Folks are inspired by the relationship between Frodo and Samwise in Lord of the Rings. Similarly, Merry and Pippin’s bond is integral to understanding those characters. Few games embrace a mechanic to address that. Apocalypse World has it built in with their Hx (Character hist0ry) stat, Fate can depending on how you write your aspects (and is more explicit about needing that in some builds, like Spirit of the Century), and Protocol is about relationships. Fiasco, even, has a whole system devoted to how your characters know each other and are rooted to their community and no method to address physical conflict or gauge how good your character is at it. I’m working on a game where your character doesn’t level up, but your relationship to your party does.
Okay, so there are ways to look at the question of character and community, but it doesn’t make a lot of sense to fight D&D for what it isn’t. Does it tell stories of thrilling adventure set in a magical land where heroes do amazing things? Yes. Is it the fastest or most elegant system to do so? I would argue no, since so much of the DM’s work is tied up in paperwork to prep for the session and the combats seem to drag out. A lot of that is player familiarity with the mechanics. I had a fairly new group with a mix of experience and fights with eight or so combatants took a while. They’d take longer if I had more enemy spellcasters or more unusual abilities. And spells and abilities is what makes it fun! You want to use all the toys, and 6th level characters have a lot of toys. But unless you print out even more stuff (or do it all by hand if you’re a glutton for punishment like me) then you either have a couple books open during combat to reference spell effects and monster stats or you wing it, which robs D&D of some of its mojo. My laptop died during the final battle and I just made the rest up as I went. It worked, but who knows how faithful it was to the intent of the folks who wrote those critters and effects and whatnot.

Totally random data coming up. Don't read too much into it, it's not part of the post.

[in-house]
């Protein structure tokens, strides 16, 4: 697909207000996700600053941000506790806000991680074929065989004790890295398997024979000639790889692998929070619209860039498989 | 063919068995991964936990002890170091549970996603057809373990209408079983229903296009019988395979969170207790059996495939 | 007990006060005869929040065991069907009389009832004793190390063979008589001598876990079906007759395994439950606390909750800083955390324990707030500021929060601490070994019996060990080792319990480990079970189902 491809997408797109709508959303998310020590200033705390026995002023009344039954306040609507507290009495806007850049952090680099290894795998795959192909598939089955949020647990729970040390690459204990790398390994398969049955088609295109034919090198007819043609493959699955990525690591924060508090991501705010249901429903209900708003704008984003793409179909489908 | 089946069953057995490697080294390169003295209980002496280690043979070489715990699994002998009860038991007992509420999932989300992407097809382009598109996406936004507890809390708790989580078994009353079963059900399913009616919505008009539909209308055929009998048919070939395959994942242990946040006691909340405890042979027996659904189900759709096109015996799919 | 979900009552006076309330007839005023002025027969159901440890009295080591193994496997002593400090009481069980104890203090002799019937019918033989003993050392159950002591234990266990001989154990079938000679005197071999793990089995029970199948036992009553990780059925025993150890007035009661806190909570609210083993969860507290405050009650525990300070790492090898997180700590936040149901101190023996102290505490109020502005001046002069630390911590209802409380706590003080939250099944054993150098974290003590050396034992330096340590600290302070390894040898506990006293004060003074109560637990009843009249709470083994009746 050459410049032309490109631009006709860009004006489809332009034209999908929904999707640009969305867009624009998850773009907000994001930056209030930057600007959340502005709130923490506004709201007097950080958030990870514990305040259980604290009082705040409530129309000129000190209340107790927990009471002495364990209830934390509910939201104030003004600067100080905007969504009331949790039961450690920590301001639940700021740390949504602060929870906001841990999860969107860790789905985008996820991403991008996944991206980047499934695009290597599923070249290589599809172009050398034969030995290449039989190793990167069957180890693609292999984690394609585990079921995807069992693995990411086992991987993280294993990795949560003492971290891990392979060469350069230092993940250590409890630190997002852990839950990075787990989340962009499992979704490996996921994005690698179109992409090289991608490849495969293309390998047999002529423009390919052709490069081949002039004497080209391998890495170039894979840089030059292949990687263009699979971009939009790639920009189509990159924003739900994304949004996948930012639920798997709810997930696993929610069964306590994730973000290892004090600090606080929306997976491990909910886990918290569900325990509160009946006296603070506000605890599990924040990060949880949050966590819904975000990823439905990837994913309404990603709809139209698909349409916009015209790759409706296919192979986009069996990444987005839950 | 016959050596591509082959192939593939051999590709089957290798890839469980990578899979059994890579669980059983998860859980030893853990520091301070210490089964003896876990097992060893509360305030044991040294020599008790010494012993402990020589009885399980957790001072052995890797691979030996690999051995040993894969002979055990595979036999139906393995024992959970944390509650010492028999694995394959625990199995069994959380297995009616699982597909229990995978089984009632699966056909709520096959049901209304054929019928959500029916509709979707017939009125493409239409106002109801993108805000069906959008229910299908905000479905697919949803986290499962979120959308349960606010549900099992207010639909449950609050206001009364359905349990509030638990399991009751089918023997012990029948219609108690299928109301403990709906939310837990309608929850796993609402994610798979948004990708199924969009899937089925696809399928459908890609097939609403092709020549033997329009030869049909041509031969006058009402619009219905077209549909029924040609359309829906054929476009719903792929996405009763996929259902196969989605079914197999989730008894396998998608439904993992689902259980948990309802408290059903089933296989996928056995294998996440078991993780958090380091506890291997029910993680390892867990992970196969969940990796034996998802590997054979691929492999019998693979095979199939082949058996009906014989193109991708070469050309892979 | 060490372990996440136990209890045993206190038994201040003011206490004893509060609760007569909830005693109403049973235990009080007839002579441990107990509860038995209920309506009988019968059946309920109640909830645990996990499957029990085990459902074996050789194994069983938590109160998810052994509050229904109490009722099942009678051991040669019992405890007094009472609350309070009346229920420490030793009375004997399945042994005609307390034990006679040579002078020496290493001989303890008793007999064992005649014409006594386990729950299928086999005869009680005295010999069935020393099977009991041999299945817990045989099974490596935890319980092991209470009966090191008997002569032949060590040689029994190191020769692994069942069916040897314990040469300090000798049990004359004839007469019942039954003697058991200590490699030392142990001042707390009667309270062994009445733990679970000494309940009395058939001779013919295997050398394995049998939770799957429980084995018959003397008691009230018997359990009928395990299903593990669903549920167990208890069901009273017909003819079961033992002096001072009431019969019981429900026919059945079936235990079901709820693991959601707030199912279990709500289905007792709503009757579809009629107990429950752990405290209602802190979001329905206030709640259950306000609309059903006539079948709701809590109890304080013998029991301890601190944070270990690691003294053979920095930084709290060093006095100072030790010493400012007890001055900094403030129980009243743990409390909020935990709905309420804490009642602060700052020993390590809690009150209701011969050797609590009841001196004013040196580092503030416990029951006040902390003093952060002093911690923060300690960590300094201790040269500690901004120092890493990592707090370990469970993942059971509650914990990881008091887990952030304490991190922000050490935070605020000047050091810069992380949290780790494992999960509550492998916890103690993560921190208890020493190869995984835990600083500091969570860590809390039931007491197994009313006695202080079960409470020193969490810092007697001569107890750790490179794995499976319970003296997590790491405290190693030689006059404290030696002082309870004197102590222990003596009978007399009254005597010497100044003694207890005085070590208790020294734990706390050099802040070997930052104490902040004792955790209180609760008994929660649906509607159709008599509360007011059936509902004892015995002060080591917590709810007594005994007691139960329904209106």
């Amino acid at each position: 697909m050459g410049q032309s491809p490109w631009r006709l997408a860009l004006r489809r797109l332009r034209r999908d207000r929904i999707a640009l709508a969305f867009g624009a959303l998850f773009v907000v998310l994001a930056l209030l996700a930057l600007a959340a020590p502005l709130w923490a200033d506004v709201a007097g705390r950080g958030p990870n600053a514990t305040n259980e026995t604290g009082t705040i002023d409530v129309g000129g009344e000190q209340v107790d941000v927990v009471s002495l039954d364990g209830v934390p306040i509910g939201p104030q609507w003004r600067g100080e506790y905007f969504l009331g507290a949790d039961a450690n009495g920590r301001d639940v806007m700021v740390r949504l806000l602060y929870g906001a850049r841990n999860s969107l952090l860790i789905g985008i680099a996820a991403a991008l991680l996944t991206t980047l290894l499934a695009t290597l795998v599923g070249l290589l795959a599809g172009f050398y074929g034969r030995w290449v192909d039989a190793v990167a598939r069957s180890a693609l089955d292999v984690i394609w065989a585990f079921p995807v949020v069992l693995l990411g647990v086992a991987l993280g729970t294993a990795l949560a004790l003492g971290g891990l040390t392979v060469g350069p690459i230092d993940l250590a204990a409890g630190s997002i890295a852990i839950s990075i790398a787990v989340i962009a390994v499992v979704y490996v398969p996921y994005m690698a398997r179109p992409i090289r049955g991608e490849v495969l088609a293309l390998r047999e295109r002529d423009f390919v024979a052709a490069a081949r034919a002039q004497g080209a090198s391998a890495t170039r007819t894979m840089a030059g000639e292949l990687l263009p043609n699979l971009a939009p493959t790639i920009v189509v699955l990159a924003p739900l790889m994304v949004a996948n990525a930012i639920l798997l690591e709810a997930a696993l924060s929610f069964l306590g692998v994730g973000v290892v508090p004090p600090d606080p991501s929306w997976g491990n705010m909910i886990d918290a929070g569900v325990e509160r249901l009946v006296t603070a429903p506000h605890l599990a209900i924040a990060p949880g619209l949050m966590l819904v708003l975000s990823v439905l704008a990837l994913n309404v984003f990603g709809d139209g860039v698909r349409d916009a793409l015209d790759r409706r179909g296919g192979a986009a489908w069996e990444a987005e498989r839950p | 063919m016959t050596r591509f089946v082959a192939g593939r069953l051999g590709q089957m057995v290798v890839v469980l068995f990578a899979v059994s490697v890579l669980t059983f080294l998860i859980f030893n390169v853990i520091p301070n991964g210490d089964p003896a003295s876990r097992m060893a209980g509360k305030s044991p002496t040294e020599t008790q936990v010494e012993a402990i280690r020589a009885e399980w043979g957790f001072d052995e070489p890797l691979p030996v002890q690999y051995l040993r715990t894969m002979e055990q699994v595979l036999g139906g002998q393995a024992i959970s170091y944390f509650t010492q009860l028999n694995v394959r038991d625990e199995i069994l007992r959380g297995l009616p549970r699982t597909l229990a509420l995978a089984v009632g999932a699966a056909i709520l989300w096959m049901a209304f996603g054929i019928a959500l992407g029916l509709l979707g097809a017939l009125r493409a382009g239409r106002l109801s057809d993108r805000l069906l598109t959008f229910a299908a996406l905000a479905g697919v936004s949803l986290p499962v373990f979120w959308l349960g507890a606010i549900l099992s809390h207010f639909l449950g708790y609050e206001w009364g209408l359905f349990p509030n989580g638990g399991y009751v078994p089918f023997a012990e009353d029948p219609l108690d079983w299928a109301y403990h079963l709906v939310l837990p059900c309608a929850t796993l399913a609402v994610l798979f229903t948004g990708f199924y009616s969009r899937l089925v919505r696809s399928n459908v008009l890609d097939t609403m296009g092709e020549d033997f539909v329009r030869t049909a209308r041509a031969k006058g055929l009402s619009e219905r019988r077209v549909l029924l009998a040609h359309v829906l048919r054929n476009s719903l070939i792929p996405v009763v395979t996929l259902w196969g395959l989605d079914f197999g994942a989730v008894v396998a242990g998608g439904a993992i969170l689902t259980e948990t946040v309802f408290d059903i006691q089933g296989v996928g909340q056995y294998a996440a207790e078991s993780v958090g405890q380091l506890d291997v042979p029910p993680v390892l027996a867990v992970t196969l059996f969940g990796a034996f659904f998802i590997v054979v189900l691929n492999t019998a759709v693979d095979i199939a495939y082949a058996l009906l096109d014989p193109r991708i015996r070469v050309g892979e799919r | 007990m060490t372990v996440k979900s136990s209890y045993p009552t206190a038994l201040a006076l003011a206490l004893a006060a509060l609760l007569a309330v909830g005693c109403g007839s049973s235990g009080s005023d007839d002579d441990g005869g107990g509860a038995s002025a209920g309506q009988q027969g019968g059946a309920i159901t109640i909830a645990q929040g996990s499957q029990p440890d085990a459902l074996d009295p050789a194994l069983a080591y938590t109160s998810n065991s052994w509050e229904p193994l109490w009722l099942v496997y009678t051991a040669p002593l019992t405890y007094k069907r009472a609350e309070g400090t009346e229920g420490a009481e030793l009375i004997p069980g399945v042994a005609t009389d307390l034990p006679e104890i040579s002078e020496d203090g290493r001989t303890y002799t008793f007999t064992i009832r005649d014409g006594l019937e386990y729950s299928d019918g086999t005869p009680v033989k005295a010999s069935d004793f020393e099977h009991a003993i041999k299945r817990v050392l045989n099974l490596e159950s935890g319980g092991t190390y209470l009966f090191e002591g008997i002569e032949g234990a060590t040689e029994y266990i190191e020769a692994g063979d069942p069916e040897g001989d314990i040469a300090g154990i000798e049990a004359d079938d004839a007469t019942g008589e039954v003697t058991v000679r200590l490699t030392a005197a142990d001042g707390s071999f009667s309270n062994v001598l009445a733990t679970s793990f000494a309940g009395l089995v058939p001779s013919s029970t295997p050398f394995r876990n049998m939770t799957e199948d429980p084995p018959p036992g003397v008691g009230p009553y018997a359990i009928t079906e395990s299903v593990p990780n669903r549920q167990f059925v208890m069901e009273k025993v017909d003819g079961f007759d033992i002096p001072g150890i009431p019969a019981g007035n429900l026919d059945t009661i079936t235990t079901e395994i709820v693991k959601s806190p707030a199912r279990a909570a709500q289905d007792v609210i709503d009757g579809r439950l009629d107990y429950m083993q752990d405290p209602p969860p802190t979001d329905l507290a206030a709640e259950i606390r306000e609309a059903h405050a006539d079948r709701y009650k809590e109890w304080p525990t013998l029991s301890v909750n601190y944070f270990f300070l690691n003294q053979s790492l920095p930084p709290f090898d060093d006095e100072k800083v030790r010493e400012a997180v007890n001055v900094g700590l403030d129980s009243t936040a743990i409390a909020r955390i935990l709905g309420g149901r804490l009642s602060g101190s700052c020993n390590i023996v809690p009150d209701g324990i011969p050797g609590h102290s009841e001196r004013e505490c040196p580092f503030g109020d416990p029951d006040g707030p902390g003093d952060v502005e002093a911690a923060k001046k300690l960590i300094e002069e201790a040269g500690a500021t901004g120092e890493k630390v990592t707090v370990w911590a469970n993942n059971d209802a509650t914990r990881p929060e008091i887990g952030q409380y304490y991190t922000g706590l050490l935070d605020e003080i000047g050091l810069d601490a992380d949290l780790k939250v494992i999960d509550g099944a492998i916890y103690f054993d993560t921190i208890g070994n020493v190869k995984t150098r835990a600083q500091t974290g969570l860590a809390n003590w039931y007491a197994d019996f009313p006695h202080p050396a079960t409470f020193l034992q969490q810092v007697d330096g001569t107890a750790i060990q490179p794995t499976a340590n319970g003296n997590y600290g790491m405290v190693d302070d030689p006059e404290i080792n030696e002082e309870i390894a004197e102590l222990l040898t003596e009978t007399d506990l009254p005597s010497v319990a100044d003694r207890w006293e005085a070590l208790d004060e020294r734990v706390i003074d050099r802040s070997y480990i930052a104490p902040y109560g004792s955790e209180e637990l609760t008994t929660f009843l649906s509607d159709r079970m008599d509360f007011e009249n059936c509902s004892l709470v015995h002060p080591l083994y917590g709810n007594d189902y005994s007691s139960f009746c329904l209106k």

And to those who will say “You need to get better at the game,” sure, there’s a system mastery component to everything except the card game War. Getting there will take weeks of research and practice that my one-shots groups simply don’t have. And to those who say “Rule Zero, my man. If it doesn’t work, just change it,” I will answer this: If I changed everything about D&D that doesn’t work for me personally, I’m going to end up with a Frankenstein’s creature of ad hoc rulings and other game’s mechanics. My players won’t have any idea what to expect and D&D provides little way to address that uncertainty from a character or player perspective. If I nerf sneak attack, my swashbuckler is out of the game. If I ignore short rests, Warlocks are boned. The system was designed and works as a whole, and that means I and my players have to try to do the whole thing. Otherwise, what we’re doing isn’t really D&D as the creators intended.
For my money, I will still play D&D. I may even keep writing for it. But my future as a DM is limited. Were I better versed in the game and able to make more consistent rulings on the fly, I think I could make it work. I’m just not the player they need me to be to keep the game moving, fun, and recognizably Dungeons-and-Dragonian. And that’s okay! There are a lot of talented DMs who are putting in the time and know their thing. I am more than happy to let them keep doing it.